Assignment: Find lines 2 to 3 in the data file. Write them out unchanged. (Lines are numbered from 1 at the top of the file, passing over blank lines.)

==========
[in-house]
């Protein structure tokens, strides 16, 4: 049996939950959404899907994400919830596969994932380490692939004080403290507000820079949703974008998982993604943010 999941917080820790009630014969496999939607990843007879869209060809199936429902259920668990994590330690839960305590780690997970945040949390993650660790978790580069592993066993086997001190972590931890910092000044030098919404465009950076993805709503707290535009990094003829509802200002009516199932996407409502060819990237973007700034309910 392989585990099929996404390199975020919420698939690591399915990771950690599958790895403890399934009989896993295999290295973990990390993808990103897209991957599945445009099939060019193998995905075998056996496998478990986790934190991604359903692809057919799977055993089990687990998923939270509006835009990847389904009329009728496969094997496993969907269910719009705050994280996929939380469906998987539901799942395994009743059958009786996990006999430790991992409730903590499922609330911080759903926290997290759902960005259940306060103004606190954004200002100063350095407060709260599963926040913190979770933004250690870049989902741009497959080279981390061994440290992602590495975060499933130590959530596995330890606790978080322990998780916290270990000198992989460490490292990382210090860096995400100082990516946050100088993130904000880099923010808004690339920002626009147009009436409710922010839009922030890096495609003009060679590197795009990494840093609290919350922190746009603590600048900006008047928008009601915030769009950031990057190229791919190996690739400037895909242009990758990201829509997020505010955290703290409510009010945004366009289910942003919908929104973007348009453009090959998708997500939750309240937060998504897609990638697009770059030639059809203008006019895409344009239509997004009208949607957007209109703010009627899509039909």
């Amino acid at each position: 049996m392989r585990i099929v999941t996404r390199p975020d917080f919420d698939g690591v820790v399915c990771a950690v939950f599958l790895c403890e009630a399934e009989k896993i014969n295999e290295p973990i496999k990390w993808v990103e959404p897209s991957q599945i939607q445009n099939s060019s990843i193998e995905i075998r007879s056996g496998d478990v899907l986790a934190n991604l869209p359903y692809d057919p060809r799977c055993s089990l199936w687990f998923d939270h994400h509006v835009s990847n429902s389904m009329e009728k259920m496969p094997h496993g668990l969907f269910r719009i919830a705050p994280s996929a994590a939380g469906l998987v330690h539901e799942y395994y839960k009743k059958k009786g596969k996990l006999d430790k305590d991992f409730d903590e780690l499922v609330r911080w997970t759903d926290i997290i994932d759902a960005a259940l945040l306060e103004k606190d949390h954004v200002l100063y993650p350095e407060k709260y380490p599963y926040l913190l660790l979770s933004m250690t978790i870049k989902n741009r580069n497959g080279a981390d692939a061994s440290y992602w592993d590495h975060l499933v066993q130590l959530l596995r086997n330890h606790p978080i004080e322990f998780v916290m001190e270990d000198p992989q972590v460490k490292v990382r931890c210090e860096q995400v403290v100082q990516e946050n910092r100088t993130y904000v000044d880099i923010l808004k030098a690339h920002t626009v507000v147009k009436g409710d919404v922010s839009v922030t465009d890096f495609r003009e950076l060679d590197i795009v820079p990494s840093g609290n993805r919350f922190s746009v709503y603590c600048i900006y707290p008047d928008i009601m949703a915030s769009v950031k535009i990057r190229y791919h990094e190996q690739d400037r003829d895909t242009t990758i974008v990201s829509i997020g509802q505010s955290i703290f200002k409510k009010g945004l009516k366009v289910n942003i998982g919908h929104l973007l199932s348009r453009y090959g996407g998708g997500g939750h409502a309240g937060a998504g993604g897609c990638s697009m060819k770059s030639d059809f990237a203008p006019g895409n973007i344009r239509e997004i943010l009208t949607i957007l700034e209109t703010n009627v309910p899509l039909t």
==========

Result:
């Protein structure tokens, strides 16, 4: 049996939950959404899907994400919830596969994932380490692939004080403290507000820079949703974008998982993604943010 999941917080820790009630014969496999939607990843007879869209060809199936429902259920668990994590330690839960305590780690997970945040949390993650660790978790580069592993066993086997001190972590931890910092000044030098919404465009950076993805709503707290535009990094003829509802200002009516199932996407409502060819990237973007700034309910 392989585990099929996404390199975020919420698939690591399915990771950690599958790895403890399934009989896993295999290295973990990390993808990103897209991957599945445009099939060019193998995905075998056996496998478990986790934190991604359903692809057919799977055993089990687990998923939270509006835009990847389904009329009728496969094997496993969907269910719009705050994280996929939380469906998987539901799942395994009743059958009786996990006999430790991992409730903590499922609330911080759903926290997290759902960005259940306060103004606190954004200002100063350095407060709260599963926040913190979770933004250690870049989902741009497959080279981390061994440290992602590495975060499933130590959530596995330890606790978080322990998780916290270990000198992989460490490292990382210090860096995400100082990516946050100088993130904000880099923010808004690339920002626009147009009436409710922010839009922030890096495609003009060679590197795009990494840093609290919350922190746009603590600048900006008047928008009601915030769009950031990057190229791919190996690739400037895909242009990758990201829509997020505010955290703290409510009010945004366009289910942003919908929104973007348009453009090959998708997500939750309240937060998504897609990638697009770059030639059809203008006019895409344009239509997004009208949607957007209109703010009627899509039909």
């Amino acid at each position: 049996m392989r585990i099929v999941t996404r390199p975020d917080f919420d698939g690591v820790v399915c990771a950690v939950f599958l790895c403890e009630a399934e009989k896993i014969n295999e290295p973990i496999k990390w993808v990103e959404p897209s991957q599945i939607q445009n099939s060019s990843i193998e995905i075998r007879s056996g496998d478990v899907l986790a934190n991604l869209p359903y692809d057919p060809r799977c055993s089990l199936w687990f998923d939270h994400h509006v835009s990847n429902s389904m009329e009728k259920m496969p094997h496993g668990l969907f269910r719009i919830a705050p994280s996929a994590a939380g469906l998987v330690h539901e799942y395994y839960k009743k059958k009786g596969k996990l006999d430790k305590d991992f409730d903590e780690l499922v609330r911080w997970t759903d926290i997290i994932d759902a960005a259940l945040l306060e103004k606190d949390h954004v200002l100063y993650p350095e407060k709260y380490p599963y926040l913190l660790l979770s933004m250690t978790i870049k989902n741009r580069n497959g080279a981390d692939a061994s440290y992602w592993d590495h975060l499933v066993q130590l959530l596995r086997n330890h606790p978080i004080e322990f998780v916290m001190e270990d000198p992989q972590v460490k490292v990382r931890c210090e860096q995400v403290v100082q990516e946050n910092r100088t993130y904000v000044d880099i923010l808004k030098a690339h920002t626009v507000v147009k009436g409710d919404v922010s839009v922030t465009d890096f495609r003009e950076l060679d590197i795009v820079p990494s840093g609290n993805r919350f922190s746009v709503y603590c600048i900006y707290p008047d928008i009601m949703a915030s769009v950031k535009i990057r190229y791919h990094e190996q690739d400037r003829d895909t242009t990758i974008v990201s829509i997020g509802q505010s955290i703290f200002k409510k009010g945004l009516k366009v289910n942003i998982g919908h929104l973007l199932s348009r453009y090959g996407g998708g997500g939750h409502a309240g937060a998504g993604g897609c990638s697009m060819k770059s030639d059809f990237a203008p006019g895409n973007i344009r239509e997004i943010l009208t949607i957007l700034e209109t703010n009627v309910p899509l039909t």